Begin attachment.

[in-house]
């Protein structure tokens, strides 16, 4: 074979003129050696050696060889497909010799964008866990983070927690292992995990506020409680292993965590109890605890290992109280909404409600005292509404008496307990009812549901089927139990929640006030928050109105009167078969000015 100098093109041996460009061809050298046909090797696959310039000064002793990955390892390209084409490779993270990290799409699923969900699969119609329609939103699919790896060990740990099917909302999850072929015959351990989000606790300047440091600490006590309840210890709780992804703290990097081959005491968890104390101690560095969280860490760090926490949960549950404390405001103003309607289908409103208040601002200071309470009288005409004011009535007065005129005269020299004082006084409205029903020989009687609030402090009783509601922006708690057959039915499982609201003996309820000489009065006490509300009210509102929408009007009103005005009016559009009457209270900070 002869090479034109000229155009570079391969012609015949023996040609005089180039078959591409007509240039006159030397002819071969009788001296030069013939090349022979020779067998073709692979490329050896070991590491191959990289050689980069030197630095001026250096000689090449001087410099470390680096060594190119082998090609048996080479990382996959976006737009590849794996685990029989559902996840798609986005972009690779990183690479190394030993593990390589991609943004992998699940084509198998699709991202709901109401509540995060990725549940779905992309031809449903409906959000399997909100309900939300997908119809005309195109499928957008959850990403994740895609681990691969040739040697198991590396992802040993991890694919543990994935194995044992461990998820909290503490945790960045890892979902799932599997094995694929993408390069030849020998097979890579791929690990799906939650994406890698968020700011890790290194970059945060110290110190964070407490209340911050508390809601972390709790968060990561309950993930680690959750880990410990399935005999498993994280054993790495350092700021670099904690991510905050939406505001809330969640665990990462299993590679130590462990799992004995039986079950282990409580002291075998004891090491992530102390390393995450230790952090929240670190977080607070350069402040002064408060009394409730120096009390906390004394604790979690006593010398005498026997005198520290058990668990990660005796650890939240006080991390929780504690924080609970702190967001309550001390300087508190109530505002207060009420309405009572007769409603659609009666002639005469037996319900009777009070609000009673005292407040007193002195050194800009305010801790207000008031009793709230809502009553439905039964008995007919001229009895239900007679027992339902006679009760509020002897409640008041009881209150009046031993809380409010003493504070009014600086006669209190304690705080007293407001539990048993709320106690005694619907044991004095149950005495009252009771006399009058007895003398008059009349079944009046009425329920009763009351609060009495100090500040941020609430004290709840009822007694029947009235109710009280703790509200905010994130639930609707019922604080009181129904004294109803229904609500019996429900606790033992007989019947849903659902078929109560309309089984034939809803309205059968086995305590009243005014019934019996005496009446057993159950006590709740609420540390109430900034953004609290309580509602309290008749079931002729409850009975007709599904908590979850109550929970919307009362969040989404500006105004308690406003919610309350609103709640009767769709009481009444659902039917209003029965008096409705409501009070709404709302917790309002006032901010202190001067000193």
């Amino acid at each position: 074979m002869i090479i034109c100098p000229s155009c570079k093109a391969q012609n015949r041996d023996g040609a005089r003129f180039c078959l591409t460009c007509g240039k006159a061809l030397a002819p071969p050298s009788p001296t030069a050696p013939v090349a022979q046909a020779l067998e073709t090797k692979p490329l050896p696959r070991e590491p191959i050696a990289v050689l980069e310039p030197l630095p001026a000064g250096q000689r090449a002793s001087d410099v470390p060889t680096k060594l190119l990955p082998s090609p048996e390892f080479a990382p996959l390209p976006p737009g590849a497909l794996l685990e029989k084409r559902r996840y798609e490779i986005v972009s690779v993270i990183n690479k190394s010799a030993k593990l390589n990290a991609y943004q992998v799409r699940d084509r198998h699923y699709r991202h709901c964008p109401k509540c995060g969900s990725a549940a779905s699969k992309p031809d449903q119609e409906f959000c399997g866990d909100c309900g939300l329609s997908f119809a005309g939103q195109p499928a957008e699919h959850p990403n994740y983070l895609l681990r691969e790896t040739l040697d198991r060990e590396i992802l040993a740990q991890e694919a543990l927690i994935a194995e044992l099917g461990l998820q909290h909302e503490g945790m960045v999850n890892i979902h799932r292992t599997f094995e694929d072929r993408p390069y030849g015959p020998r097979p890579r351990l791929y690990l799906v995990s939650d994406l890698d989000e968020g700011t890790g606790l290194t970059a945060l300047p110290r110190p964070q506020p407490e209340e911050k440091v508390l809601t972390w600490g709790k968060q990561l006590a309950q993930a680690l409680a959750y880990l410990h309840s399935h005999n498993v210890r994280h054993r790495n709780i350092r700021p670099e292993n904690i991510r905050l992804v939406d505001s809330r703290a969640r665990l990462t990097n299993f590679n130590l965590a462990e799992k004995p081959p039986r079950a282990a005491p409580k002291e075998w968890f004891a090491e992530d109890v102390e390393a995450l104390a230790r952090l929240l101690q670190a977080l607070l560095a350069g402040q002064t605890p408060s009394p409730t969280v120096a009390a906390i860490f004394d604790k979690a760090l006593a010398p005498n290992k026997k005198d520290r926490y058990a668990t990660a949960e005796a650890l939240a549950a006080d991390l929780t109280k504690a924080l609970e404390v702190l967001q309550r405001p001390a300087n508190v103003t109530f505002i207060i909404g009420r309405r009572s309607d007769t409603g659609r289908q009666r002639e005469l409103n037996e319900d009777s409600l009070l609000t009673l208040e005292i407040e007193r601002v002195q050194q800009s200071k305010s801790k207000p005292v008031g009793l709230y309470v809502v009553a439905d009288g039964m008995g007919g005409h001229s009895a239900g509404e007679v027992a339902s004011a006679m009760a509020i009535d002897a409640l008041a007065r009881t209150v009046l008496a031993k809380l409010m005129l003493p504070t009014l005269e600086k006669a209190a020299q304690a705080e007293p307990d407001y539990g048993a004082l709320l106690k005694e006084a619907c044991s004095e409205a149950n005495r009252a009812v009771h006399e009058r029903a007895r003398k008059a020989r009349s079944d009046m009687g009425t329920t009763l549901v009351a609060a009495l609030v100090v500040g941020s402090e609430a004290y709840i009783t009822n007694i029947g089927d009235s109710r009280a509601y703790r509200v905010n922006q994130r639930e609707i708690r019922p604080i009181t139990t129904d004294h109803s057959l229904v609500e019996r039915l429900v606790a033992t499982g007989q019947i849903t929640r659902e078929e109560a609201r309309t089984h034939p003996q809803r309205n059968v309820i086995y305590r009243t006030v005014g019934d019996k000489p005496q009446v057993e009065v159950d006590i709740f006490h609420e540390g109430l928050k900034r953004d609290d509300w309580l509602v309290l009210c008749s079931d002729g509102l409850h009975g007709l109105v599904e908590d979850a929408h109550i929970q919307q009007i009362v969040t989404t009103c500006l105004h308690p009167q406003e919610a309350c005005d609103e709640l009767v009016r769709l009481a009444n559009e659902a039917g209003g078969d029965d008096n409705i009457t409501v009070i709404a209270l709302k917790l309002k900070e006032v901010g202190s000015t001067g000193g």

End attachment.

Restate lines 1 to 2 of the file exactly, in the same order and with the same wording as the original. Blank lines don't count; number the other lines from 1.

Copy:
[in-house]
């Protein structure tokens, strides 16, 4: 074979003129050696050696060889497909010799964008866990983070927690292992995990506020409680292993965590109890605890290992109280909404409600005292509404008496307990009812549901089927139990929640006030928050109105009167078969000015 100098093109041996460009061809050298046909090797696959310039000064002793990955390892390209084409490779993270990290799409699923969900699969119609329609939103699919790896060990740990099917909302999850072929015959351990989000606790300047440091600490006590309840210890709780992804703290990097081959005491968890104390101690560095969280860490760090926490949960549950404390405001103003309607289908409103208040601002200071309470009288005409004011009535007065005129005269020299004082006084409205029903020989009687609030402090009783509601922006708690057959039915499982609201003996309820000489009065006490509300009210509102929408009007009103005005009016559009009457209270900070 002869090479034109000229155009570079391969012609015949023996040609005089180039078959591409007509240039006159030397002819071969009788001296030069013939090349022979020779067998073709692979490329050896070991590491191959990289050689980069030197630095001026250096000689090449001087410099470390680096060594190119082998090609048996080479990382996959976006737009590849794996685990029989559902996840798609986005972009690779990183690479190394030993593990390589991609943004992998699940084509198998699709991202709901109401509540995060990725549940779905992309031809449903409906959000399997909100309900939300997908119809005309195109499928957008959850990403994740895609681990691969040739040697198991590396992802040993991890694919543990994935194995044992461990998820909290503490945790960045890892979902799932599997094995694929993408390069030849020998097979890579791929690990799906939650994406890698968020700011890790290194970059945060110290110190964070407490209340911050508390809601972390709790968060990561309950993930680690959750880990410990399935005999498993994280054993790495350092700021670099904690991510905050939406505001809330969640665990990462299993590679130590462990799992004995039986079950282990409580002291075998004891090491992530102390390393995450230790952090929240670190977080607070350069402040002064408060009394409730120096009390906390004394604790979690006593010398005498026997005198520290058990668990990660005796650890939240006080991390929780504690924080609970702190967001309550001390300087508190109530505002207060009420309405009572007769409603659609009666002639005469037996319900009777009070609000009673005292407040007193002195050194800009305010801790207000008031009793709230809502009553439905039964008995007919001229009895239900007679027992339902006679009760509020002897409640008041009881209150009046031993809380409010003493504070009014600086006669209190304690705080007293407001539990048993709320106690005694619907044991004095149950005495009252009771006399009058007895003398008059009349079944009046009425329920009763009351609060009495100090500040941020609430004290709840009822007694029947009235109710009280703790509200905010994130639930609707019922604080009181129904004294109803229904609500019996429900606790033992007989019947849903659902078929109560309309089984034939809803309205059968086995305590009243005014019934019996005496009446057993159950006590709740609420540390109430900034953004609290309580509602309290008749079931002729409850009975007709599904908590979850109550929970919307009362969040989404500006105004308690406003919610309350609103709640009767769709009481009444659902039917209003029965008096409705409501009070709404709302917790309002006032901010202190001067000193």